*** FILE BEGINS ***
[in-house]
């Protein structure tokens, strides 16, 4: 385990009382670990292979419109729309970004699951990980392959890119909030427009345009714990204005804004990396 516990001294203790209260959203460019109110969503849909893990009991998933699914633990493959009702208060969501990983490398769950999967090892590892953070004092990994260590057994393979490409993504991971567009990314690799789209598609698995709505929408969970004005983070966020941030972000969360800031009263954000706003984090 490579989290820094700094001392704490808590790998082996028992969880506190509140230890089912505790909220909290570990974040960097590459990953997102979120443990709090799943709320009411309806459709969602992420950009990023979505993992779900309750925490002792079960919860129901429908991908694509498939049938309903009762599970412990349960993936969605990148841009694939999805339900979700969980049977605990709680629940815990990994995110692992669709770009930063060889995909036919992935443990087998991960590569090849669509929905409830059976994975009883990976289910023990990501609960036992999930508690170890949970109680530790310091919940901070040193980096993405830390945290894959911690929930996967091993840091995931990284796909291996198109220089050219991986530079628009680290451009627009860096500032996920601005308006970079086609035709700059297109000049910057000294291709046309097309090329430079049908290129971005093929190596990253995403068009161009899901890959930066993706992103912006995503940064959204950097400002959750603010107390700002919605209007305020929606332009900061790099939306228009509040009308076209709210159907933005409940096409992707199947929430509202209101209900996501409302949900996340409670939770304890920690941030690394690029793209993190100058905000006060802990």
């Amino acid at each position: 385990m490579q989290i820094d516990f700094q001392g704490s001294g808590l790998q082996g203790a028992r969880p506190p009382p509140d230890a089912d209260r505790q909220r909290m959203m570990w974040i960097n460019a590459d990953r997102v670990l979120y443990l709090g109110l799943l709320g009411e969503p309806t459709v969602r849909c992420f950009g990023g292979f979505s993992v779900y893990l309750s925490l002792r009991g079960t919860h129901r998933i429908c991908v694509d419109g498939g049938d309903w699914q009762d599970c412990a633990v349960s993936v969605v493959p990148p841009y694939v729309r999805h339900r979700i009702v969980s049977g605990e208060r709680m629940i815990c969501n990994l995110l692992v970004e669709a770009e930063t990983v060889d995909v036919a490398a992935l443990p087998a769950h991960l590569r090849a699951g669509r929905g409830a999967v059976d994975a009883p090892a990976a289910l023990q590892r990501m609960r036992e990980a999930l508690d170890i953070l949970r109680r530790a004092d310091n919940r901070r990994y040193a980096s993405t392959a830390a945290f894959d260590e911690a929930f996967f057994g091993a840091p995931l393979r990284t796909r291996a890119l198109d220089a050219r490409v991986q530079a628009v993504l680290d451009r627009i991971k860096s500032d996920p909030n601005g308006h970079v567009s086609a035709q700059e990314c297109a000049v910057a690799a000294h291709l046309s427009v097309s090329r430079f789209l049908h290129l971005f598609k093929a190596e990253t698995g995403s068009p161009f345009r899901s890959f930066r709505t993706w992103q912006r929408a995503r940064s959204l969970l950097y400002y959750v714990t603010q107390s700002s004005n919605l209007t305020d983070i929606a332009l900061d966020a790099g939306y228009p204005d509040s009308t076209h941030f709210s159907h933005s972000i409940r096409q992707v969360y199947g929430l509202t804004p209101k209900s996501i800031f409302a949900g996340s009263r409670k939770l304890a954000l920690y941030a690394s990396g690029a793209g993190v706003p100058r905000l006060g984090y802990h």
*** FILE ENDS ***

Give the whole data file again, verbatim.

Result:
[in-house]
């Protein structure tokens, strides 16, 4: 385990009382670990292979419109729309970004699951990980392959890119909030427009345009714990204005804004990396 516990001294203790209260959203460019109110969503849909893990009991998933699914633990493959009702208060969501990983490398769950999967090892590892953070004092990994260590057994393979490409993504991971567009990314690799789209598609698995709505929408969970004005983070966020941030972000969360800031009263954000706003984090 490579989290820094700094001392704490808590790998082996028992969880506190509140230890089912505790909220909290570990974040960097590459990953997102979120443990709090799943709320009411309806459709969602992420950009990023979505993992779900309750925490002792079960919860129901429908991908694509498939049938309903009762599970412990349960993936969605990148841009694939999805339900979700969980049977605990709680629940815990990994995110692992669709770009930063060889995909036919992935443990087998991960590569090849669509929905409830059976994975009883990976289910023990990501609960036992999930508690170890949970109680530790310091919940901070040193980096993405830390945290894959911690929930996967091993840091995931990284796909291996198109220089050219991986530079628009680290451009627009860096500032996920601005308006970079086609035709700059297109000049910057000294291709046309097309090329430079049908290129971005093929190596990253995403068009161009899901890959930066993706992103912006995503940064959204950097400002959750603010107390700002919605209007305020929606332009900061790099939306228009509040009308076209709210159907933005409940096409992707199947929430509202209101209900996501409302949900996340409670939770304890920690941030690394690029793209993190100058905000006060802990």
């Amino acid at each position: 385990m490579q989290i820094d516990f700094q001392g704490s001294g808590l790998q082996g203790a028992r969880p506190p009382p509140d230890a089912d209260r505790q909220r909290m959203m570990w974040i960097n460019a590459d990953r997102v670990l979120y443990l709090g109110l799943l709320g009411e969503p309806t459709v969602r849909c992420f950009g990023g292979f979505s993992v779900y893990l309750s925490l002792r009991g079960t919860h129901r998933i429908c991908v694509d419109g498939g049938d309903w699914q009762d599970c412990a633990v349960s993936v969605v493959p990148p841009y694939v729309r999805h339900r979700i009702v969980s049977g605990e208060r709680m629940i815990c969501n990994l995110l692992v970004e669709a770009e930063t990983v060889d995909v036919a490398a992935l443990p087998a769950h991960l590569r090849a699951g669509r929905g409830a999967v059976d994975a009883p090892a990976a289910l023990q590892r990501m609960r036992e990980a999930l508690d170890i953070l949970r109680r530790a004092d310091n919940r901070r990994y040193a980096s993405t392959a830390a945290f894959d260590e911690a929930f996967f057994g091993a840091p995931l393979r990284t796909r291996a890119l198109d220089a050219r490409v991986q530079a628009v993504l680290d451009r627009i991971k860096s500032d996920p909030n601005g308006h970079v567009s086609a035709q700059e990314c297109a000049v910057a690799a000294h291709l046309s427009v097309s090329r430079f789209l049908h290129l971005f598609k093929a190596e990253t698995g995403s068009p161009f345009r899901s890959f930066r709505t993706w992103q912006r929408a995503r940064s959204l969970l950097y400002y959750v714990t603010q107390s700002s004005n919605l209007t305020d983070i929606a332009l900061d966020a790099g939306y228009p204005d509040s009308t076209h941030f709210s159907h933005s972000i409940r096409q992707v969360y199947g929430l509202t804004p209101k209900s996501i800031f409302a949900g996340s009263r409670k939770l304890a954000l920690y941030a690394s990396g690029a793209g993190v706003p100058r905000l006060g984090y802990h």